Feliciano continued: “Neural stem cells generate the primary communicating cells of the brain called neurons through the process of neurogenesis, yet how this is orchestrated is unknown.”

Neural stem cells lie at the very heart of brain development and repair, and alterations in the ability of these cells to self-renew and differentiate can have profound consequences for brain function at any stage of life, according to researchers.

In order to further elucidate the regulation of neurogenesis, Feliciano and his team delivered small pieces of DNA into the neural stem cells of the new-born mice. The team used electroporation to introduce the DNA into the mouse cells, and these small pieces of DNA allowed Feliciano’s team to express and control specific components of the mTOR pathway.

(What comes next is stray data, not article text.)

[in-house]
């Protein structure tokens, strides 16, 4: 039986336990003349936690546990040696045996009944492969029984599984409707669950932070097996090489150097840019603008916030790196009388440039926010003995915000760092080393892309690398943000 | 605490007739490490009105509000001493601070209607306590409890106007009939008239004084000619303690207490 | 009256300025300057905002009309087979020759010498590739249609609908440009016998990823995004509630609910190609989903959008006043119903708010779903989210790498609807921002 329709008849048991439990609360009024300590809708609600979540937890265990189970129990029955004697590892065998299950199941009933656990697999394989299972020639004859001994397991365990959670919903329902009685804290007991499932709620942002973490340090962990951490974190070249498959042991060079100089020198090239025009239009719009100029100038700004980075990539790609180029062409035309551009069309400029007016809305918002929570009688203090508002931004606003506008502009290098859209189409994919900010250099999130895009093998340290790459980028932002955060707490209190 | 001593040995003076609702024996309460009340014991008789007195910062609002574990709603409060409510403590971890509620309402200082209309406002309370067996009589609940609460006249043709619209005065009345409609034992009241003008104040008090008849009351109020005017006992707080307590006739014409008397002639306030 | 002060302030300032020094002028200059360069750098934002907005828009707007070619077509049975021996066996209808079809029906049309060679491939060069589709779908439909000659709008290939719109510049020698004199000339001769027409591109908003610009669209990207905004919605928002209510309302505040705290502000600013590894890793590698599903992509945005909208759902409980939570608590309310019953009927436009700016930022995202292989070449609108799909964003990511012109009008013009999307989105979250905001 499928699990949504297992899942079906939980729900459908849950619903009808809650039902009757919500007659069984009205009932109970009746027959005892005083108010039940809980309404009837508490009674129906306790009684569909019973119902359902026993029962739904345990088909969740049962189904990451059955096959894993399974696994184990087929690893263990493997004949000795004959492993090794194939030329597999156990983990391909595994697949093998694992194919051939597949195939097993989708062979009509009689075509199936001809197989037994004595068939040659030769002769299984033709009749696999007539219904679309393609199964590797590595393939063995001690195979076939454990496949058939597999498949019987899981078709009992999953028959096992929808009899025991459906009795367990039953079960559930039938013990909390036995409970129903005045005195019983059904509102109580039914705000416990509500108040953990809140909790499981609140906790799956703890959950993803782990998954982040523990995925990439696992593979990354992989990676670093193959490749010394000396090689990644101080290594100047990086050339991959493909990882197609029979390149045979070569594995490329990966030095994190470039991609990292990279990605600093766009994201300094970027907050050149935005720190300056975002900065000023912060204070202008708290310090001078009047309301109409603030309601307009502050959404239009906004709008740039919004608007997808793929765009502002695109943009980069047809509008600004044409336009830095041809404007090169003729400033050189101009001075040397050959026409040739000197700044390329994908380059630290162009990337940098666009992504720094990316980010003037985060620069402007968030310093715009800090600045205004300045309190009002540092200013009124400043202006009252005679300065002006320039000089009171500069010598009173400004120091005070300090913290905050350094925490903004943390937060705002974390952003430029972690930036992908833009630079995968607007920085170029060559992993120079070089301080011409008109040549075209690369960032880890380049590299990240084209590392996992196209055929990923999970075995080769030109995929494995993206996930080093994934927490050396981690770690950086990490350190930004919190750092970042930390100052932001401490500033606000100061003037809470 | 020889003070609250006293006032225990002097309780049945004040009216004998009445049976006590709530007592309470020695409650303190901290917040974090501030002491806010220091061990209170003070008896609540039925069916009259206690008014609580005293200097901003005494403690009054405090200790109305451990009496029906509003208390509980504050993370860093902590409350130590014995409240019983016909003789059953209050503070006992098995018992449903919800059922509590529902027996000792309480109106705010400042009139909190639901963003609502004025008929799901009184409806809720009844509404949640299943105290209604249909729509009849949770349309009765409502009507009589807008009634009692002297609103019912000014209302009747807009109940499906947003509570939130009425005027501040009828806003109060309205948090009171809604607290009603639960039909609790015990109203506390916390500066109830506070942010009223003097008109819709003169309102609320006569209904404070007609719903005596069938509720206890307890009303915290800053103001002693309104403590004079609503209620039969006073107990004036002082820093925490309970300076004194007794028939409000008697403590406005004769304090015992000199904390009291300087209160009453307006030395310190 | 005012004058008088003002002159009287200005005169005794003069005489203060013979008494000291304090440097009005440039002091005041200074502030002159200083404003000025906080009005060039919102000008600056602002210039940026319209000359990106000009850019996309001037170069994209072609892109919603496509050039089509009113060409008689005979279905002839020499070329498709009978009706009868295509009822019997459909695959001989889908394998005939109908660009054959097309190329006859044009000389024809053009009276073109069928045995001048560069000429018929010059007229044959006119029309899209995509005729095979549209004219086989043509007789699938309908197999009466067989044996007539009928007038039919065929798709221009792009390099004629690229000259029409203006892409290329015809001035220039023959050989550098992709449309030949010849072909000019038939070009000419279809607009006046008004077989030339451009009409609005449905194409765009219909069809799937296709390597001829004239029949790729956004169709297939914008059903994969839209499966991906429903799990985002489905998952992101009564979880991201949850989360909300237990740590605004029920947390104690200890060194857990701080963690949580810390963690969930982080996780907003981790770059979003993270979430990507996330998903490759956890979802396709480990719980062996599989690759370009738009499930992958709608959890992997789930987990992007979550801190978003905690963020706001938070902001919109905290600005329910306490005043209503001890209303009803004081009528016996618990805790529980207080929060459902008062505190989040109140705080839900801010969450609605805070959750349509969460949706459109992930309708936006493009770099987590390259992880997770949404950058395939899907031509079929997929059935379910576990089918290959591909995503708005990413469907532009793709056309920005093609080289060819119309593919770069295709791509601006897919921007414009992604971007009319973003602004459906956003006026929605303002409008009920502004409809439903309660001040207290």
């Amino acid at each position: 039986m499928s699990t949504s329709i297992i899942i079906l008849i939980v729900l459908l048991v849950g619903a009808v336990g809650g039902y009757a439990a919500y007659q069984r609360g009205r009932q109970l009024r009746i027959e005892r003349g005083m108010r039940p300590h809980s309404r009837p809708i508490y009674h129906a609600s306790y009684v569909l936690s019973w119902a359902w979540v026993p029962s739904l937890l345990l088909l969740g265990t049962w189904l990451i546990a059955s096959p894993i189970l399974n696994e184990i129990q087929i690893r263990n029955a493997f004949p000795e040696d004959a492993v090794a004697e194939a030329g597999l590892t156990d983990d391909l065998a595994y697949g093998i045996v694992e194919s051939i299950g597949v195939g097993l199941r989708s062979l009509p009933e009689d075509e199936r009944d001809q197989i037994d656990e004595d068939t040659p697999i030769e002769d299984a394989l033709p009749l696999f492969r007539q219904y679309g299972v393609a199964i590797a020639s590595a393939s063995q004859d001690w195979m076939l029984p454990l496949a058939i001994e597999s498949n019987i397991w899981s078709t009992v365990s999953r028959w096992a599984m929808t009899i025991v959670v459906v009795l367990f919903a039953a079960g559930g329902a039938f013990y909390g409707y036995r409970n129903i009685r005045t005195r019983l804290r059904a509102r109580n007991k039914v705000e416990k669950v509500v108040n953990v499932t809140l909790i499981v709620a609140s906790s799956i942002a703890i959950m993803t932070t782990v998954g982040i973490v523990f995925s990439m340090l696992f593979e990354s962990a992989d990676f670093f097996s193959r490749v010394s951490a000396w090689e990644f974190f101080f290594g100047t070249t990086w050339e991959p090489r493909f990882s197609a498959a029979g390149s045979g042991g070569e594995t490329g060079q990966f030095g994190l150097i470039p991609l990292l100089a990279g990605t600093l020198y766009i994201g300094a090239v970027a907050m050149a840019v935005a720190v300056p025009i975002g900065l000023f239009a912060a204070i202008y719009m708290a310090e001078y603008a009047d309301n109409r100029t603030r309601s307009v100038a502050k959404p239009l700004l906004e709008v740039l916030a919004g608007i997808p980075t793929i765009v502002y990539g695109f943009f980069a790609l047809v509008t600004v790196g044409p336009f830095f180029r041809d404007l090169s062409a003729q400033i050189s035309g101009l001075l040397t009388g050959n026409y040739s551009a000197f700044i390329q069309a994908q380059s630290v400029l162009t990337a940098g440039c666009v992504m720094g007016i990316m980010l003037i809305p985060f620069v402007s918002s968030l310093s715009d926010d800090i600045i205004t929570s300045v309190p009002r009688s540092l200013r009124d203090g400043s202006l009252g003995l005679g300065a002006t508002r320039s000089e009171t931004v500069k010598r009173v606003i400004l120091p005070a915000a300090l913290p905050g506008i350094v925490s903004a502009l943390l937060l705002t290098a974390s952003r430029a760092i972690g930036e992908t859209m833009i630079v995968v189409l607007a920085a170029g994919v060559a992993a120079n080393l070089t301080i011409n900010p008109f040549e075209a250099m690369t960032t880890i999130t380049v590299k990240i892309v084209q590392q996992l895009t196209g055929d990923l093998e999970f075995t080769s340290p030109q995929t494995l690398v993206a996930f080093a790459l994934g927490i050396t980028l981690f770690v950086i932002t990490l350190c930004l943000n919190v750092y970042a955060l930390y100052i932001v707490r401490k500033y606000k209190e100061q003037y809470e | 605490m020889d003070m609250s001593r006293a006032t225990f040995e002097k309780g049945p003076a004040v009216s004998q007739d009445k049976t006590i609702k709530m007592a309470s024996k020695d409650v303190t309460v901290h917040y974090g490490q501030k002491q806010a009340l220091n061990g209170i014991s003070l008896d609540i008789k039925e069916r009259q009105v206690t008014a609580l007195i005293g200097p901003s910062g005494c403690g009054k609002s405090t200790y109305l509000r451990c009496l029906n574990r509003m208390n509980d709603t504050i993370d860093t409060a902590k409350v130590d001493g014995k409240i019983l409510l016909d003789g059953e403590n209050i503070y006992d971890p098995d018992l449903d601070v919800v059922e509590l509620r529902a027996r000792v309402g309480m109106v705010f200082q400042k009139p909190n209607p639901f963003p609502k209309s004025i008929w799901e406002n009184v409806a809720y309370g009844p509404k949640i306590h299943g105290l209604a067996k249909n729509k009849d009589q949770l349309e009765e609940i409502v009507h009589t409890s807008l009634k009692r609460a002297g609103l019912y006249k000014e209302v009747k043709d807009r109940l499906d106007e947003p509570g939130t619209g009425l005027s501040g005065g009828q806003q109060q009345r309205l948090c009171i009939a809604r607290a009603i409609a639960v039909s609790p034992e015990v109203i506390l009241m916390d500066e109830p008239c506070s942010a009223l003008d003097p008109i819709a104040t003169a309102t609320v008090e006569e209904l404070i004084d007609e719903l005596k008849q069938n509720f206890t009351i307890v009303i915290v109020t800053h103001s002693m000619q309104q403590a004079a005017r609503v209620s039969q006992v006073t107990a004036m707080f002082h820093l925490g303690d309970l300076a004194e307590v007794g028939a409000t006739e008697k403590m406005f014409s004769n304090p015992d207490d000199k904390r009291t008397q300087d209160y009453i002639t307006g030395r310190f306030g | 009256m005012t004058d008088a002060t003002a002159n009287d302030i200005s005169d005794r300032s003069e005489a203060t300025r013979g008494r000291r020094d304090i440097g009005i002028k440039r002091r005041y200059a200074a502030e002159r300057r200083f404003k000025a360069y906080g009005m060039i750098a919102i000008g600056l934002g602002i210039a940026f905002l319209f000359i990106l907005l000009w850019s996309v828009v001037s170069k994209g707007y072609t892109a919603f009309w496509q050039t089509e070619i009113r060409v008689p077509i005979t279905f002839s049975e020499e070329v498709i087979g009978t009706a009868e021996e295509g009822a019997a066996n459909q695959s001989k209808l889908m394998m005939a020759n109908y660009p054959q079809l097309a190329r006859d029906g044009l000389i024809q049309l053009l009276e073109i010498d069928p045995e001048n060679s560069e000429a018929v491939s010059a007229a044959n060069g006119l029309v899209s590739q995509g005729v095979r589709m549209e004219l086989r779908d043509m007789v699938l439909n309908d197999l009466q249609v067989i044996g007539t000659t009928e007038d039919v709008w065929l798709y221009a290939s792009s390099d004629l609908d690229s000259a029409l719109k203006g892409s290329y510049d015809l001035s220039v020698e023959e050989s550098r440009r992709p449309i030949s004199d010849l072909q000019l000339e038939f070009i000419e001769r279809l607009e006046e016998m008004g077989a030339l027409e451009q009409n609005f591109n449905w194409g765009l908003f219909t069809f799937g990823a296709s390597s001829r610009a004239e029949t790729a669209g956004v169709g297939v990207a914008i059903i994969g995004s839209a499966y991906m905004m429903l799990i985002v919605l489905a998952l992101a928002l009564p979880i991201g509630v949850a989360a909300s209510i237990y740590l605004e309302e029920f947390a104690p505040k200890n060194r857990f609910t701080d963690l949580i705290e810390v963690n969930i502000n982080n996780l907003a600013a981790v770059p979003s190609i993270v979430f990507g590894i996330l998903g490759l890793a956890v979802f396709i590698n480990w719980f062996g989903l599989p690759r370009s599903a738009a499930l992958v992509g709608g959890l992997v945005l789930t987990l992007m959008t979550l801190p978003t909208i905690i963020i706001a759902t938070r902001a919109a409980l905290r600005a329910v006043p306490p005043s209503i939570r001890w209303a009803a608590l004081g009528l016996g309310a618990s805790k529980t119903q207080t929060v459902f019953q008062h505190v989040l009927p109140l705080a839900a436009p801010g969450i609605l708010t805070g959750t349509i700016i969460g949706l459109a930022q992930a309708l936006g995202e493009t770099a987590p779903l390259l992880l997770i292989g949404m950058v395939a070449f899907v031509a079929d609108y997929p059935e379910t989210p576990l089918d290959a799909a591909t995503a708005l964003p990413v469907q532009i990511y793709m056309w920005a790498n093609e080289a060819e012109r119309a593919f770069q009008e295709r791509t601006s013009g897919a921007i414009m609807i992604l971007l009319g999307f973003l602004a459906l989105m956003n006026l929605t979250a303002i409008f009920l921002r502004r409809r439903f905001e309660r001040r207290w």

By using these tools, Feliciano and others showed that Increasing the activity of the mTOR pathway cause the neural stem cells to make more neurons at the expense of self-renewal. Increasing mTOR activity caused upregulation of 4E-BP2. 4E-BP2, also known as Eukaryotic translation initiation factor 4E-binding protein 2, binds to a component of the protein synthesis machinery and inhibits its function. Mice that lack functional EIF4EBP2 exhibit autism-like symptoms, including poor social interaction, altered communication and repetitive behaviors.

This work suggests that 4E-BP2 might be a new target for the treatment of TSC and that targeting this protein might cause fewer side effects than targeting mTOR. Future experiments hope to identify those proteins that are made due to the activation of this pathway in neural tissues.